Sharing Data May Make It Less Accurate for All of Us
Lots of you work with big data that gets ever bigger. Here’s something to chew on as you add more databases and studies to the pile.
[Scientists are] finding that computer systems are quite good at storing and easing access to the enormous quantities of information they generate. But comparing and synthesizing all that data, in differing formats and styles and methods, requires human skill and judgment. And even the best aren’t sure how to do it, raising questions of whether the nationwide rush toward open data will really mean a momentous revolution in scientific progress or just a whole new level of gnarly reproducibility issues.
Mr. Curran is a professor of psychology at the University of North Carolina at Chapel Hill who studies the effects of alcoholic parents on their children. He combines findings from multiple studies and sees a challenge lurking in the varied scientific meanings and assessments that professional colleagues apply to terms such as “anxiety” and “depression.”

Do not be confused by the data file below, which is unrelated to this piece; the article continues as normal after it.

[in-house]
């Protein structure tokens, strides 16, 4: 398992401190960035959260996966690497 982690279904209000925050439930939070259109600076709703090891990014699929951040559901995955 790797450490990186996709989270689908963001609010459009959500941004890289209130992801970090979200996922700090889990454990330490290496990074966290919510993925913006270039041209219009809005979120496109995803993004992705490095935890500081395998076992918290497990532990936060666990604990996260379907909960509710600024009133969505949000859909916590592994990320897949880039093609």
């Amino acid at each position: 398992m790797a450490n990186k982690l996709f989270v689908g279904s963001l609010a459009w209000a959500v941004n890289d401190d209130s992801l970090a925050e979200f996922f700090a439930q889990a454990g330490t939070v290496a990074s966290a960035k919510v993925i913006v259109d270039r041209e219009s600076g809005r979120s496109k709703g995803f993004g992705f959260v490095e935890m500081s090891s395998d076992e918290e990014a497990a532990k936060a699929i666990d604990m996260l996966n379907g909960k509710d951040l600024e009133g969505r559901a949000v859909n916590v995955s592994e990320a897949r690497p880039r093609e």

“The thing that keeps me up at night,” he said, “is, Am I making a substantive theoretical conclusion that is based on some artifact of how we scored the scale?”
Such questions represent a much-less-discussed aspect of the push for open science: Some researchers believe that the intricacies of translating and synchronizing data accurately are getting too little attention, even though reproducibility is already a major struggle. And those details will only grow more important as scientists begin writing the code for a future in which computers routinely extract answers from data piles far too big for any human to handle.